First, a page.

A Curtin scientist is collaborating with a South Korean production company to research a new method of recovering precious metals hidden in discarded smartphones and other end-of-life consumer products.
Go to any landfill and you’ll discover a sea of waste, but it’s a sea that hides a treasure trove of precious metals. A smashed computer could reveal a central processing unit lined with gold. A broken monitor could expose a cathode ray tube composed of copper. And these precious metals can all be mined, if treated correctly.
For some countries, it’s reasonable to say this unorthodox source may act as a lifeline. This is particularly true for South Korea, which imports 99.3 per cent of its metals due to a scarcity of natural resources.
In recent years, the country has been increasing its so-called ‘urban mining’ activities to help satiate its population’s demand for the latest technologies – the country’s 51 million people boast the highest rate of smartphone ownership in the world – however the method used to recover precious metals from end-of-life consumer products still needs some refining.
Chemical elements in a smartphone (credit: Compound Interest 2014, shared under a Creative Commons Attribution-NonCommercial-NoDerivatives licence). Click photo to enlarge.
At the moment, the precious metals contained in these ‘urban mines’ are dissolved using acidic or alkaline solvents, but as they are often found with unwanted components, the solution is considered ‘dirty’. So what is the best way of extracting the precious metals? Curtin WA School of Mines researcher Dr Richard Alorro may hold an answer.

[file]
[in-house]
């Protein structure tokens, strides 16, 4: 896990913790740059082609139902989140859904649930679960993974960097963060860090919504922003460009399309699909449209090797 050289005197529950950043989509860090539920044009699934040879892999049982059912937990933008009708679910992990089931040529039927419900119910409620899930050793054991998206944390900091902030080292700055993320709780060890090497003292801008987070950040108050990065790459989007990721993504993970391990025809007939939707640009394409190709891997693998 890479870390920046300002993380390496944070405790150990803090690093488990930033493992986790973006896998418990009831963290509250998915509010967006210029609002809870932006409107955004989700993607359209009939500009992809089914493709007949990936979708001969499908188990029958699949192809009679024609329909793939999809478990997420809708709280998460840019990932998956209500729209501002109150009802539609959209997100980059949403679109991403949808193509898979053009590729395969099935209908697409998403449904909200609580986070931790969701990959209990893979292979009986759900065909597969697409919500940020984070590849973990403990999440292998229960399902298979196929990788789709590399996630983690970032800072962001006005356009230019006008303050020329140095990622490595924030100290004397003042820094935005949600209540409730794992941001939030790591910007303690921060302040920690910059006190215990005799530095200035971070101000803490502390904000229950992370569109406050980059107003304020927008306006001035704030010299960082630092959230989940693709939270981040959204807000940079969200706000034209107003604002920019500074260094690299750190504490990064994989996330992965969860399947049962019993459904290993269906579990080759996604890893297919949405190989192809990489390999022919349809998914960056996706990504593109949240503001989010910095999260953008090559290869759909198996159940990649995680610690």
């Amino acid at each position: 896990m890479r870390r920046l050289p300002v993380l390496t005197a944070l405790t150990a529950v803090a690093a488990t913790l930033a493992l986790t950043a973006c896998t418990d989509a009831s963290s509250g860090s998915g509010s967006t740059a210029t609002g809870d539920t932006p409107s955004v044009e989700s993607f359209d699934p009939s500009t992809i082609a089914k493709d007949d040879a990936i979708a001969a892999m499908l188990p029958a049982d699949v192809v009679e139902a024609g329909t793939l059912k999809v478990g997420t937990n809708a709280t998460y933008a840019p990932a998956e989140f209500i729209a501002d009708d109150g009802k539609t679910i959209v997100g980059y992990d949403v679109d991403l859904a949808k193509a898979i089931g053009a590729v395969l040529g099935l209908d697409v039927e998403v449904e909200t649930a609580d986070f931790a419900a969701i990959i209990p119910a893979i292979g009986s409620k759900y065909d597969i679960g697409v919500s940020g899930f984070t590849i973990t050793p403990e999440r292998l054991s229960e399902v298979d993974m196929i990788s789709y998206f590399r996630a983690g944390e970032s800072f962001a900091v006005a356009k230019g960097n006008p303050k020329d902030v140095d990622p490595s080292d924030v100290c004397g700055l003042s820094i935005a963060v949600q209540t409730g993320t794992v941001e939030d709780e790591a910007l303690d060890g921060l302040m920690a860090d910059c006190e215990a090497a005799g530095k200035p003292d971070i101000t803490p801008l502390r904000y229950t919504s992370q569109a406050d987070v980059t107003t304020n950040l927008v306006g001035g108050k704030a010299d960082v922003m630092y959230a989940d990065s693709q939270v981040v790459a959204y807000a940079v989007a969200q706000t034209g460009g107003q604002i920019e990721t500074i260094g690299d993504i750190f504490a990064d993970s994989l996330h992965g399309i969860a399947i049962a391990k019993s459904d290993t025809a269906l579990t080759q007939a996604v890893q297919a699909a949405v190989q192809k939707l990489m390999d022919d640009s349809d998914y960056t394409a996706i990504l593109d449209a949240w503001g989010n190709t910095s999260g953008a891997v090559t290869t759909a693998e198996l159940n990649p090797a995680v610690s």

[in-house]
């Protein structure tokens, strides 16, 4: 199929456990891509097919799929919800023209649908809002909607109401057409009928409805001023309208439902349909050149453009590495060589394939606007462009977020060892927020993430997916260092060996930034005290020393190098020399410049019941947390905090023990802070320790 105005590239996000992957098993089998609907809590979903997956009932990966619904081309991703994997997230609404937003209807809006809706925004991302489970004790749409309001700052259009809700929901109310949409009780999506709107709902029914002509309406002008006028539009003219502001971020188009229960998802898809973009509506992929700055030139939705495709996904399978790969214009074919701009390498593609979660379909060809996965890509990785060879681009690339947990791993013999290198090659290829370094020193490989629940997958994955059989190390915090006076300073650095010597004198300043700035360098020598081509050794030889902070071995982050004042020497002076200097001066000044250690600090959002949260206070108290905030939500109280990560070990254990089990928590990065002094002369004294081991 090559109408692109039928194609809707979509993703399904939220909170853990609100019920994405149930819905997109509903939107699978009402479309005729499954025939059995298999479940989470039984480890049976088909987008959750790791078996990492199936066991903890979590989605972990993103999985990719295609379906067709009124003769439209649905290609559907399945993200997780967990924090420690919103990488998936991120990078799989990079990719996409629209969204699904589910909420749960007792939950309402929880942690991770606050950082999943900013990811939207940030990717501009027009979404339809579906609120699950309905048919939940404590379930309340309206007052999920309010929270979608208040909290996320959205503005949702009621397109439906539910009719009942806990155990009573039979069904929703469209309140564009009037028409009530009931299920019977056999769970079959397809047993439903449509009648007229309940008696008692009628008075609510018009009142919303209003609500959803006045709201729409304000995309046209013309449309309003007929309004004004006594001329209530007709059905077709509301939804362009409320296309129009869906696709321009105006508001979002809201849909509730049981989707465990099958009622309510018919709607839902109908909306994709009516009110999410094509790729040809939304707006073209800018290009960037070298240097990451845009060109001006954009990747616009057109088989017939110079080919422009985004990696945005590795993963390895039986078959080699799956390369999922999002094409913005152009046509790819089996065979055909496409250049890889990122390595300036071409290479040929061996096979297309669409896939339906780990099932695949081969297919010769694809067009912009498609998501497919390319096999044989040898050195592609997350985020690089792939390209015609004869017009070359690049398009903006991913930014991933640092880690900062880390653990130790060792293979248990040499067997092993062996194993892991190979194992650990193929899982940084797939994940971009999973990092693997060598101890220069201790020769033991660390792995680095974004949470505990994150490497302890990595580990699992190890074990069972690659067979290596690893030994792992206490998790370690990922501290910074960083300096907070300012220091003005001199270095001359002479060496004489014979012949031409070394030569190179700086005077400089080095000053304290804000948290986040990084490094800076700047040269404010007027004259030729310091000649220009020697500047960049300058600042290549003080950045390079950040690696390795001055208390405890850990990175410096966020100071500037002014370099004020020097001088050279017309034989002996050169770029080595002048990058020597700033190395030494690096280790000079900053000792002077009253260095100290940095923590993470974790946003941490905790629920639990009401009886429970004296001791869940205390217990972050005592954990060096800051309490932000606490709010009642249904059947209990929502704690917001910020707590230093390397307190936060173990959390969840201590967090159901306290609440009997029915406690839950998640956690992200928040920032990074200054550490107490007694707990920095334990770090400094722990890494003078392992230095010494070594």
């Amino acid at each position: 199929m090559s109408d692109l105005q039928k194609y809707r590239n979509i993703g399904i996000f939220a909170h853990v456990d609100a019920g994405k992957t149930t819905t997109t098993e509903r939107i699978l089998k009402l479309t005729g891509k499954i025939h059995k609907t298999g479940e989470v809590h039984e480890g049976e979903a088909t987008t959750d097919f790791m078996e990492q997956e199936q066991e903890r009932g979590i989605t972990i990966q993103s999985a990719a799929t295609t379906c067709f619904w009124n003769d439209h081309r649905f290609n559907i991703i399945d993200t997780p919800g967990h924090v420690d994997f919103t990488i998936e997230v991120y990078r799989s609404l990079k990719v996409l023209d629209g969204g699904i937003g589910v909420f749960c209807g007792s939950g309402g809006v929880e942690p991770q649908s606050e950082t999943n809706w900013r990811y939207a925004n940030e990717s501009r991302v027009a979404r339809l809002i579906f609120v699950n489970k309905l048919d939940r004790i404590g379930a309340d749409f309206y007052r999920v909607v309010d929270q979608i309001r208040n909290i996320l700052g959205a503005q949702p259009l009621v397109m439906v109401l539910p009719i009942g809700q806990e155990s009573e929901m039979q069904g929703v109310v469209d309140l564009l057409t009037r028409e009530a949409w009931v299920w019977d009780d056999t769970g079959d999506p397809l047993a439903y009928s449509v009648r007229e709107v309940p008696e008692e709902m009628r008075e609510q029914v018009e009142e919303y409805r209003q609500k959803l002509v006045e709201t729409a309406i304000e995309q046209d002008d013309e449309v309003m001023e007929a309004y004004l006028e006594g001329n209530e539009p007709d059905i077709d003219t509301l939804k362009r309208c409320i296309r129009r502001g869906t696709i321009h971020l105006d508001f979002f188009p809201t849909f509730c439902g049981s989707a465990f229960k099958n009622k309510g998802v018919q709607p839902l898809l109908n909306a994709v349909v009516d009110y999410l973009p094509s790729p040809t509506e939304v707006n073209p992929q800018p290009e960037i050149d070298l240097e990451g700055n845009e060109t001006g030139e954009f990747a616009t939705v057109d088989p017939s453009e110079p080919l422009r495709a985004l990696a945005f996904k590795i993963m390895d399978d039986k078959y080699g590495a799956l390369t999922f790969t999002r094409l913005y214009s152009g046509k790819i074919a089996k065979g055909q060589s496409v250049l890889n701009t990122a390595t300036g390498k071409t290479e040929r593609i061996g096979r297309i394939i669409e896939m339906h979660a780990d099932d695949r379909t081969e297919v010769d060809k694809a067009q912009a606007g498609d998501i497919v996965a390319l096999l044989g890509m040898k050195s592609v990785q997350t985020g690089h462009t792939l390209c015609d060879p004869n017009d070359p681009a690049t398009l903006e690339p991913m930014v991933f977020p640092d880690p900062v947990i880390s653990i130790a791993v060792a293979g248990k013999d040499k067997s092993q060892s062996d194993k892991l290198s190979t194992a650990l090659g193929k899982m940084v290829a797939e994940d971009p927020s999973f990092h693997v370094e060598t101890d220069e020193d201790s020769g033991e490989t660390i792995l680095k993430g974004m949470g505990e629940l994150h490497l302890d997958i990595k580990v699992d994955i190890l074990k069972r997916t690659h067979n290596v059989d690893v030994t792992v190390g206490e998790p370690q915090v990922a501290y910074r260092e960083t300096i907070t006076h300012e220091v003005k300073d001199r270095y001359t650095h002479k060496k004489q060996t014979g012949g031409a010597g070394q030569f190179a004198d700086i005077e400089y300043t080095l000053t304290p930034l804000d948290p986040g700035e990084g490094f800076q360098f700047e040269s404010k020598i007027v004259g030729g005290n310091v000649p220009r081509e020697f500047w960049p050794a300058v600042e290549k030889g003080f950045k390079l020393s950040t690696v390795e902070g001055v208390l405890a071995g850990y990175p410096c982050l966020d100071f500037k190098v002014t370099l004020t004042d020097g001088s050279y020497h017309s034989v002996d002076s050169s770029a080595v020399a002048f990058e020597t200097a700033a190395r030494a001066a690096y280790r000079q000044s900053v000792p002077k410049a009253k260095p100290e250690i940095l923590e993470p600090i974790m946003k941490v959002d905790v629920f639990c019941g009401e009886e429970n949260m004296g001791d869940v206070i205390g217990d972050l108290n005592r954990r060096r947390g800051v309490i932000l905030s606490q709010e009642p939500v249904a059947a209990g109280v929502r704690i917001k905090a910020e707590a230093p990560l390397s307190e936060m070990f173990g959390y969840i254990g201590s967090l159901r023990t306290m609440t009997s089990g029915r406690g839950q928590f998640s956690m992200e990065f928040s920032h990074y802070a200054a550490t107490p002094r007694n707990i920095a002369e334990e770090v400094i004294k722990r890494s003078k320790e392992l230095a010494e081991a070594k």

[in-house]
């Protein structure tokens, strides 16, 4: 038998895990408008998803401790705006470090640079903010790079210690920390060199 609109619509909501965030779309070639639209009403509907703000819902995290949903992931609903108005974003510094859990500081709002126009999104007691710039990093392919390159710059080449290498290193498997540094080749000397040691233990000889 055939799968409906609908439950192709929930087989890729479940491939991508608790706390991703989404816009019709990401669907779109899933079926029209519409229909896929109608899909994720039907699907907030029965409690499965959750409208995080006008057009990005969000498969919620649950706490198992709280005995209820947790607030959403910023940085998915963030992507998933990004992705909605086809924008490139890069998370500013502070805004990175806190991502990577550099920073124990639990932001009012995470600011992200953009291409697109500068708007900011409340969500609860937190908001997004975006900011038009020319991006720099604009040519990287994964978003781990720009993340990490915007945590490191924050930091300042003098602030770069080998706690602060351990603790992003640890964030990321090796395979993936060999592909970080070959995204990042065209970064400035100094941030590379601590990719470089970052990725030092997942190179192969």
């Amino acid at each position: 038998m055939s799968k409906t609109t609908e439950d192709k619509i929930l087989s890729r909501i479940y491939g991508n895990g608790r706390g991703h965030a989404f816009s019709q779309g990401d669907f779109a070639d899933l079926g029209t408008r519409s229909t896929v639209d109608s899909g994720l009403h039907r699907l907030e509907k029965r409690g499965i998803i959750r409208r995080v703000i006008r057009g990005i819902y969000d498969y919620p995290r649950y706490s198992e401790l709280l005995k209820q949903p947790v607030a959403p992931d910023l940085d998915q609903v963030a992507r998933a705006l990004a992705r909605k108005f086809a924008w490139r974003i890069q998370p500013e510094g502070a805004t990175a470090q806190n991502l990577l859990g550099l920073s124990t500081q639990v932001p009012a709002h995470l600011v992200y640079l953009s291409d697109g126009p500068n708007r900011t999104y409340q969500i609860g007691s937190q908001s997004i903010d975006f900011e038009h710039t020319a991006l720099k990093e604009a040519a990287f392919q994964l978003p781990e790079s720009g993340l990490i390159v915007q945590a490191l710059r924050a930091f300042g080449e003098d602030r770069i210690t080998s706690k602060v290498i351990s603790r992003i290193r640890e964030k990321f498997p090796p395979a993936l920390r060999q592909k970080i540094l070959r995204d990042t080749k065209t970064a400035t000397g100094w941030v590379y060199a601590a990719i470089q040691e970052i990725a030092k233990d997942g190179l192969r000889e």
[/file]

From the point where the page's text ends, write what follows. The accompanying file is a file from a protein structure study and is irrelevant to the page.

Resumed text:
“My research proposes a method called ‘Magnetic Solid Phase Extraction’. The precious metals are recovered by adsorbing onto a solid material with magnetic properties and then the loaded adsorbents are harvested, then stripped of the precious metals,” he explains.
“The precious metals – now relatively pure – undergo further refining to produce individual metals, such as gold or platinum bars, and the adsorbent is treated and re-used.
“The advantages of this method include the fact that magnetic adsorbents can be easily separated from the mixture using a magnet, high selectivity means the adsorbents take only precious metals and their high capacity means they can load a considerable amount of precious metals per unit area or mass.”
Alorro began researching urban mining activities in South Korea after he was successful in the first round of federally funded priming grants, which seeks to connect Australian researchers with small and medium-sized enterprises in select countries around the world.
His three-year project, ‘Selective Recovery of Gold and Other Precious Metals from Urban Mines’, will see him collaborate with Danam-ENE Co. Ltd., a South Korean production company that is best known for its water filtering, purification and electrolysis system products, to develop a new purification method for recovering precious metals.
Alorro notes his project is just one of the many areas being looked at closely by researchers in South Korea in response to the country’s natural resources scarcity. He is pictured here (centre), beside Dr Youngmin Oh of Danam-ENE Co. Ltd. (left) and Dr Sooo Kyung Kim of Korea Institute of Geoscience and Mineral Resources (right).
If successful, Alorro believes he might further help to prove the financial benefits of urban mining, and not just in South Korea. A recent journal article in Minerals Australia has found that in 2014 only 65 per cent of electronic waste in Australia was collected for recycling.
“In this day and age, where technology advances at a rapid pace and becomes obsolete quite easily, the end-of-life of many consumer products has become significantly shorter. In return, the world is generating massive amounts of urban wastes, which is posing major challenges in terms of waste management, environmental and health hazards and availability of resources,” Alorro explains.
“Urban mining is the mining of the future. When all metals, fuel and other natural resources are exhausted from the Earth’s crust, where else are we going to get the materials we need to sustain life?”
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